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• • • Being a journal by artist and designer John Coulthart, cataloguing interests, obsessions and passing enthusiasms.


 

Philip Core and George Quaintance

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A solidly gay day for secondhand books with the discovery of two relatively obscure items by gay artists. Philip Core is probably more well-known as a writer than a painter, author of The Original Eye: Arbiters of Twentieth Century Taste and the masterful Camp: The Lie that Tells the Truth (both 1984 and both out of print, unfortunately). His paintings predominantly feature unclothed men but present these in a far more painterly style than one usually sees from gay artists, the approach too often being a kind of kitsch photo-realism that tends towards soft (or hard) porn. A shame that this volume is rather battered as it seems to be a rare book. Core died of AIDS in 1989 but his paintings are still being bought and sold, gay art being one genre that never lacks for an audience.

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The Bermuda Triangle by Philip Core (1982).

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And speaking of kitsch…. George Quaintance (1902-1957) was a pioneer of a variety of beefcake erotica that isn’t particularly to my taste but which today looks distinctly…quaint? Also distinctly old-fashioned since most of his men have Burt Lancaster quiffs, even the alleged Spartans towelling themselves on this book jacket. The reproductions in the book, an 1989 exhibition catalogue from the Janssen Gallery, Berlin, are all black and white which means that much of the atmosphere of the originals is lost. But it does contain several pages of Quaintance’s magazine covers and period ads for his work.

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Siesta by George Quaintance (1952).

Quaintance’s world is a largely female-free dreamscape of perfectly-muscled glamour boys showing their bodies to one another but never doing anything so salacious as kissing. This is a utopia of good clean fun and fifty years ago was more than enough to pack an erotic charge for men starved of homoerotic imagery. From our perspective today it looks rather innocent; even the bulges in their jeans are restrained by comparison with the later excesses of Tom of Finland. All the stereotypes from magazines like Physique Pictorial (which featured Quaintance’s work) are in place: cowboys, sailors, matadors, historical scenes of masters and slaves. Quaintance adopts the same tricks as Weird Tales cover artist Margaret Brundage, showing us as much naked flesh as possible but always ensuring that a shadow, wisp of smoke or trail of cloth falls across the forbidden area (this also ensures that your eye is drawn to that very place). Many of his scenes could almost be masculine versions of Brundage’s often vague illustrations for the pulps, a number of which caused a stir among the fantasy readers of the Thirties with their lesbian-inflected displays of bondage and whippings. Quaintance has an equivalent series of pictures showing naked men valiantly struggling with serpents or demons in scenes reminiscent of the superior (if robustly heterosexual) Frank Frazetta.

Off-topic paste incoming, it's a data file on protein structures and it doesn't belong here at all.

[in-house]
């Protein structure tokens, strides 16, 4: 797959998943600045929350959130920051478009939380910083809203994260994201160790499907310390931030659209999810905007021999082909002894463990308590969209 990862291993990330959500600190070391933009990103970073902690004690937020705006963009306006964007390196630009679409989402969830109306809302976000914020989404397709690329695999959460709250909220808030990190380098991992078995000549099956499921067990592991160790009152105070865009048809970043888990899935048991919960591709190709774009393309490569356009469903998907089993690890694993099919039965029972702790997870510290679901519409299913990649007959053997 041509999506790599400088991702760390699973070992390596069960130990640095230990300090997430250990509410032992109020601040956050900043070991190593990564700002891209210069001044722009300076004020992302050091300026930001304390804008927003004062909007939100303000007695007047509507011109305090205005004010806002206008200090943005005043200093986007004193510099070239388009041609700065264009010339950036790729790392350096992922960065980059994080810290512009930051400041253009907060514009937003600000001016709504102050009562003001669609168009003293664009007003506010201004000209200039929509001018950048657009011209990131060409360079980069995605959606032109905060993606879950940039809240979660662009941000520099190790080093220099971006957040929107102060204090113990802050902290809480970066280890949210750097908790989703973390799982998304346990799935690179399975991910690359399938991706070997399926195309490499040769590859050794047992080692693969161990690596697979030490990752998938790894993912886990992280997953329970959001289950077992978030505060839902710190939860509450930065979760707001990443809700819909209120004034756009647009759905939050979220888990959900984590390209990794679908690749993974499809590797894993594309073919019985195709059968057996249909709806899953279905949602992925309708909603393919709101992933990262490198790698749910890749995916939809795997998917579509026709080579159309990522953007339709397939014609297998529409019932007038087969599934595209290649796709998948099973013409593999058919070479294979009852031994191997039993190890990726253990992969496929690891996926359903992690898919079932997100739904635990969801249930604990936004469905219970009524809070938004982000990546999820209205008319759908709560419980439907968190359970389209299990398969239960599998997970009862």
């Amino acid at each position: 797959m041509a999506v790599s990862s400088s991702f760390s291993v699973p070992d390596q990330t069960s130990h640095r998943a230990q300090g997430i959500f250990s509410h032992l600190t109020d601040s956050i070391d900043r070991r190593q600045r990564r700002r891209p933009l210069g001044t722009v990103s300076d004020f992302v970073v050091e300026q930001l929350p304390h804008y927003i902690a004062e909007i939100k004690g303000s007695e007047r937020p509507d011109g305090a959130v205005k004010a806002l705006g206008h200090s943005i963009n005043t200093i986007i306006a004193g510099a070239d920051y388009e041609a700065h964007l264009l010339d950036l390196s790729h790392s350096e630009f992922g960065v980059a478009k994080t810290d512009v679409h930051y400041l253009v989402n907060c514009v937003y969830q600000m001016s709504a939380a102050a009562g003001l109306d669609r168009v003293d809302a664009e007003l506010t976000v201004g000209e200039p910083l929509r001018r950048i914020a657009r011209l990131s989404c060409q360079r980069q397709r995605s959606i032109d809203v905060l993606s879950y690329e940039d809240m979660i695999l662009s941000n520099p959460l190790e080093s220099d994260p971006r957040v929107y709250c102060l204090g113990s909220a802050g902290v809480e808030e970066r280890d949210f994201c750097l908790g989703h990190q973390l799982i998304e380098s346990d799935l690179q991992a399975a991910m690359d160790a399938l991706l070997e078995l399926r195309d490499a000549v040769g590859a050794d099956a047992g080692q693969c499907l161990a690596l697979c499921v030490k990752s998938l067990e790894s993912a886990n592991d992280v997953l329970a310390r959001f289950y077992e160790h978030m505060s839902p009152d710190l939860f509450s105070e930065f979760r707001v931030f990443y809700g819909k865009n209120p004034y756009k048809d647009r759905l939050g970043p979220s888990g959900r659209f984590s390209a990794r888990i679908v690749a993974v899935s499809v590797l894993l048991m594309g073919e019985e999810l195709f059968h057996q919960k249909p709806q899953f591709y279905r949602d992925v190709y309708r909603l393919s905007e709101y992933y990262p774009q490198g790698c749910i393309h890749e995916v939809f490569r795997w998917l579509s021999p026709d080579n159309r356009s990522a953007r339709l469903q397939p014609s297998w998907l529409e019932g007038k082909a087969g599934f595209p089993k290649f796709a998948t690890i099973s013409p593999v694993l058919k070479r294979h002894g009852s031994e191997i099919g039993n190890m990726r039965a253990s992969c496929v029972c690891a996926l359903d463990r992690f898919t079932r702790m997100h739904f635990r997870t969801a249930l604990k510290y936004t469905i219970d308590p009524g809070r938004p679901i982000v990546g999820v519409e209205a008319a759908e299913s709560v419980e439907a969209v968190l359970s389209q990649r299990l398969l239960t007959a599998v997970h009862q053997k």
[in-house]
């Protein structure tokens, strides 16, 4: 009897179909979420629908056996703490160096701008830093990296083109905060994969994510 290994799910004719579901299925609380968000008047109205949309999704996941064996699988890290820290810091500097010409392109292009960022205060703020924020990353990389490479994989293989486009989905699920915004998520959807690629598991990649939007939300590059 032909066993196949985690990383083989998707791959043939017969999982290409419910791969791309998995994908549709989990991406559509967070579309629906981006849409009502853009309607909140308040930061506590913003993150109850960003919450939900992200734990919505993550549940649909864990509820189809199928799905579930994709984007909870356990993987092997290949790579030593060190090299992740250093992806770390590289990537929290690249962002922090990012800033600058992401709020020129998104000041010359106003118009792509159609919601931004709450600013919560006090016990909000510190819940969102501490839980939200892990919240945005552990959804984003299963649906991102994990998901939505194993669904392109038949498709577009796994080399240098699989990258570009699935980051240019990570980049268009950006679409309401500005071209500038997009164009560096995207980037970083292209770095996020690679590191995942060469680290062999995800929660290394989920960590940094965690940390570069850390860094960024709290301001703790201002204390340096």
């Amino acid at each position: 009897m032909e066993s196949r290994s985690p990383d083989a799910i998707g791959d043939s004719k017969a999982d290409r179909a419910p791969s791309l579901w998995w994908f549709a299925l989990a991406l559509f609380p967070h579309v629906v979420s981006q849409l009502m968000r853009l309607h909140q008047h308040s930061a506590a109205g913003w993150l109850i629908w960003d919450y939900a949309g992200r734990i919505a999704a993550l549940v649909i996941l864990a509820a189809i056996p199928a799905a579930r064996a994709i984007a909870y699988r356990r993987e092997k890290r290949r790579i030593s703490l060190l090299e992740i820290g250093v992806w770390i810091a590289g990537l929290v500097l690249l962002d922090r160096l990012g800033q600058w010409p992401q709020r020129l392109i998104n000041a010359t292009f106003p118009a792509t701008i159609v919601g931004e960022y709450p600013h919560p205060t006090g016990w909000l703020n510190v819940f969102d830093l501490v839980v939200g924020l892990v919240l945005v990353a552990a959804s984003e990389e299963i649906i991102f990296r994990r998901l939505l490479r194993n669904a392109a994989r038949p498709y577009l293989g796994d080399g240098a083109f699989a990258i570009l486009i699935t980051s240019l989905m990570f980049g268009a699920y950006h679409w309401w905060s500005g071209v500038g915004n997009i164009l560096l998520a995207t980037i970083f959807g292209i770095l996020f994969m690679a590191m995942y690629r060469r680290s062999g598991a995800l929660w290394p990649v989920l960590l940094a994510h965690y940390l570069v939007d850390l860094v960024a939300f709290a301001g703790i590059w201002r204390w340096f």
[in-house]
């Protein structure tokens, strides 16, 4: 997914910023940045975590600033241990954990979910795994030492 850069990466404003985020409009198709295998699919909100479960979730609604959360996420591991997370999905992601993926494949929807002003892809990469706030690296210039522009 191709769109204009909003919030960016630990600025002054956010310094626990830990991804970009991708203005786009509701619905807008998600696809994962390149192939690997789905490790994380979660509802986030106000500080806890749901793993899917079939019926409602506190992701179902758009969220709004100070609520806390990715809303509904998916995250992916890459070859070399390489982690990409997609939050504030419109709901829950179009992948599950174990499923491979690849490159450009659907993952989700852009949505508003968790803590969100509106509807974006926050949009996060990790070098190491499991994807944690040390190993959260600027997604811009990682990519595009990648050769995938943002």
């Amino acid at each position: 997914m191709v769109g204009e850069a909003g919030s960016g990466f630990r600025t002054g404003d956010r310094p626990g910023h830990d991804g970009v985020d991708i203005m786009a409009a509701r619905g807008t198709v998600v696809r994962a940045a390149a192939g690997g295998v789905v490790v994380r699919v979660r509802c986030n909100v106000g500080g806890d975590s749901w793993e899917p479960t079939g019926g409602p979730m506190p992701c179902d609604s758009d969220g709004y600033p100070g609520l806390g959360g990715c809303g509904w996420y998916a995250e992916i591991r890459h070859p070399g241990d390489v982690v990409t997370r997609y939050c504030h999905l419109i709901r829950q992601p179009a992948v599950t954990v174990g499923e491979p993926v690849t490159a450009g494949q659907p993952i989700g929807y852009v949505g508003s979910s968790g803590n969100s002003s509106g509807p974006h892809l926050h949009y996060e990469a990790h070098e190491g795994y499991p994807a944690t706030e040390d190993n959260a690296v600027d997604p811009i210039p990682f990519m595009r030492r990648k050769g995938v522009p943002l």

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Hercules by George Quaintance (1957).

Unlike Philip Core, Quaintance is well-represented on the web. And should you require it, Taschen reprinted the whole run of Physique Pictorial.

Official A Quaintance site
A gallery of Quaintance art
George Quaintance at GLBTQ.com

Elsewhere on { feuilleton }
The gay artists archive

 


 

Posted in {art}, {books}, {eye candy}, {gay}, {magazines}, {painting}, {pulp}.

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34 comments or trackbacks

  1. #1 posted by walker

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    Hi John

    i thought of you when i first saw this clip, I am not yet very familier with the works of H P Lovecraft (between you and Glycon loving his work i will certainly end up delving deeper soon). this clip is nice. serene. a little menacing.

    I would be interested in what you think.

    walker samuel

    from here:

    http://dekku.blogspot.com/2007/04/bum-lee-azathoth.html

  2. #2 posted by John

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    Thanks, received your email about this as well. Was going to look at it this weekend as I’ve had a very busy week finishing off some work.

  3. #3 posted by walker

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    fair enough john, i am aware that many email address’ listed on blog sites are either fake, not often checked, or out of date, or have over zealous spam filters (often with good reason). not sure why i thought yours might fit into one of those categories, but i thought i better mention it here so that i can safely know the message got sent.

  4. #4 posted by Karla

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    I must say that while Core paints a nice picture, Quaintance is much more amusing. His kitschy illustrations tempt one to turn them into strange collages, although I doubt I’d go so far as to buy a book on him to do it.

  5. #5 posted by John Waybright